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Mr. Kelly. Kindness is a stylish thing to wear on a daily basis. This book is snarky and mean, while offering advice that is condescending and can be gleaned from nicer magazines or a quick google search. Beautiful people are nice whether they are fashionable or not. I know you meant to be funny, but you were instead offensive. I hope when you are old and in a non-fashionable senior citizen state, you have nurses that are kinder to you than you are to women now. For me, the most beautiful stylish people are the ones with the biggest hearts. Looking down on others is never stylish.
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100 of 126 people found the following review helpful
1.0 out of 5 stars Oh no, he didn't!, October 14, 2010
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Wow. I received this book today hoping for more of the last book.

Sadly, I *was* a fan of Clinton's. Thought he dispensed good advice and had an interest in actually helping people.

Surprisingly, this book is unkind, snarky, catty and in such poor taste, I'm returning it.

It isn't the advice--that's fairly sound. Its just that he sounds so...well, *angry* about giving it to us. Each page was more and more cruel and more and more unkind.

I didn't feel like he was wanting to help me be a better, more fashion forward and style conscious me--I felt that he wanted to tell me how much more fabulous and great he was than the people with whom he interacts--or the people who like him.

Save your money and buy Tim Gunn's first book: Tim Gunn: A Guide to Quality, Taste and Style (Tim Gunn's Guide to Style)

Its much kinder and has better advice.

(If you're reading this CK, you could learn something from Mr. Gunn)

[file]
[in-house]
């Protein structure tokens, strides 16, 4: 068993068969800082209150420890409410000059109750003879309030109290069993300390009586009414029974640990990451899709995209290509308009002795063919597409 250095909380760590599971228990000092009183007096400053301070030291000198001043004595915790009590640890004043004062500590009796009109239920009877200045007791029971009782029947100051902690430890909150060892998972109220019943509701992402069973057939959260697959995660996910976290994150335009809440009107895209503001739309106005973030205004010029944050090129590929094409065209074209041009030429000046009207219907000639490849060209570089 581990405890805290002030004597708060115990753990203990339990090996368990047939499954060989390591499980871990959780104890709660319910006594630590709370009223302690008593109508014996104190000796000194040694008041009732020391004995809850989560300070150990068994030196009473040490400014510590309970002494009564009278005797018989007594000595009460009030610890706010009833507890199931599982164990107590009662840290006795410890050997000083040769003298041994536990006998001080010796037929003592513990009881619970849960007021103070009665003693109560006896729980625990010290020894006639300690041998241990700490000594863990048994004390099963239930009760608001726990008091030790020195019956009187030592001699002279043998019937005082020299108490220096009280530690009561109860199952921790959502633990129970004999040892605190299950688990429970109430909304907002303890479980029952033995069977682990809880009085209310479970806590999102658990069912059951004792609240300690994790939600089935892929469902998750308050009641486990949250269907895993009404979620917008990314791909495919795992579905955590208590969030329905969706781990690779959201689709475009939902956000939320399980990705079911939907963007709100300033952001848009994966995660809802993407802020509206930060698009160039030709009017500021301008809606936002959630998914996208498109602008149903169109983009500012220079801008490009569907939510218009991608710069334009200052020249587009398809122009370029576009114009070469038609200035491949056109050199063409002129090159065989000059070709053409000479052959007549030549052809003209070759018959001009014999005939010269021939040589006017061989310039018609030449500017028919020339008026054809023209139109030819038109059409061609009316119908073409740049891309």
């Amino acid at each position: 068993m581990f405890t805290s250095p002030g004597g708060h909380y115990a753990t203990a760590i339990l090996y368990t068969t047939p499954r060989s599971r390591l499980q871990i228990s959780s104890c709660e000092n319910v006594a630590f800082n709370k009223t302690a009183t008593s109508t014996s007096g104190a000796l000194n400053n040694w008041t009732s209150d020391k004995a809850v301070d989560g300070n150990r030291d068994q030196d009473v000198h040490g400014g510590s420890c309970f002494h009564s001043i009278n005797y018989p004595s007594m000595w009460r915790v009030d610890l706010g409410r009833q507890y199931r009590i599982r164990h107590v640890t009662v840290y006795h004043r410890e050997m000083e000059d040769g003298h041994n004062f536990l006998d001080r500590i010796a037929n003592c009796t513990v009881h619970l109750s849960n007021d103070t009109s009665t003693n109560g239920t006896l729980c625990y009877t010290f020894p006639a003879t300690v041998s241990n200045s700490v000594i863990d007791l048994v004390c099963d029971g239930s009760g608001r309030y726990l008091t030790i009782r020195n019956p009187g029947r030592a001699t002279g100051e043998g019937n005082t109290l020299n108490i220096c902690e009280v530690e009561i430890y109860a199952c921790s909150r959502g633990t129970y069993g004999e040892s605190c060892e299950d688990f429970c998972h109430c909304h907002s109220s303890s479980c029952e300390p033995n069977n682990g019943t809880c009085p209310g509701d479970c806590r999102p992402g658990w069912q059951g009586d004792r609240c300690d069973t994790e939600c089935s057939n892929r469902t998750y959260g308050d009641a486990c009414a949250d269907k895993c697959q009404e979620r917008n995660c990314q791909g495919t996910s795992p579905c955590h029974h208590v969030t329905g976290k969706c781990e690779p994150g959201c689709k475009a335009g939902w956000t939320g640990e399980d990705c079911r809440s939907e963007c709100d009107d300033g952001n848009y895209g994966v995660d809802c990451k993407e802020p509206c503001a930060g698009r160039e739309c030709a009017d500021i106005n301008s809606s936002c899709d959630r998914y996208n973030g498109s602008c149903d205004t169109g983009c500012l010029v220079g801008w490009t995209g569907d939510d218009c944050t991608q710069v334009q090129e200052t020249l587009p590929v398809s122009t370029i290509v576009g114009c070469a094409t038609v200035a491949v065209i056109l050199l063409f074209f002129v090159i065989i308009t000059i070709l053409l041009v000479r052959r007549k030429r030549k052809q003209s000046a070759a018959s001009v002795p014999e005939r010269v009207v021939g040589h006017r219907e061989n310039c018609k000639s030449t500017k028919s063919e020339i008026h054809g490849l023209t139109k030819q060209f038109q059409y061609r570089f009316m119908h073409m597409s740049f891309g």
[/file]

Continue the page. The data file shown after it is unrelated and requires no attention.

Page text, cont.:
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64 of 80 people found the following review helpful
1.0 out of 5 stars Not TLC's Clinton Kelly, October 16, 2010
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I was disappointed with the tone of the book if not it's message. I appreciate Kelly's work with TLC, but I apparently like that sanitized version of his opinions more than the unadulterated and unedited musings of this book. I found the book to be profane and unkind as well as littered with his unconcealed disdain for those who are not stylish.

His choices of what NOT to do are fine, but his explanations and comments are offensive and not that profound. I do not think it "stylish" to be unkind.
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18 of 21 people found the following review helpful
1.0 out of 5 stars Who are you, and where is the REAL Clinton???, December 9, 2010
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Who the devil wrote this book?! And what have they done with the REAL Clinton?!
The Clinton I'm familiar with is affirming, inspiring, and all about encouraging women to love and embrace who they are.
Please tell me this is an impostor. Oh, how the mighty have fallen!
Clinton Kelly, you just lost one of your biggest fans.
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11 of 12 people found the following review helpful
1.0 out of 5 stars Mean spirited book, December 8, 2010
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R. Roush (Boulder, Colorado United States) - See all my reviews
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I have never read a book more mean spirited than this book. The author speaks rudely and and unnecessarily harshly about anyone who breaks the rules he describes. The information is useful, but the manner in which it is delivered is unpleasant to read.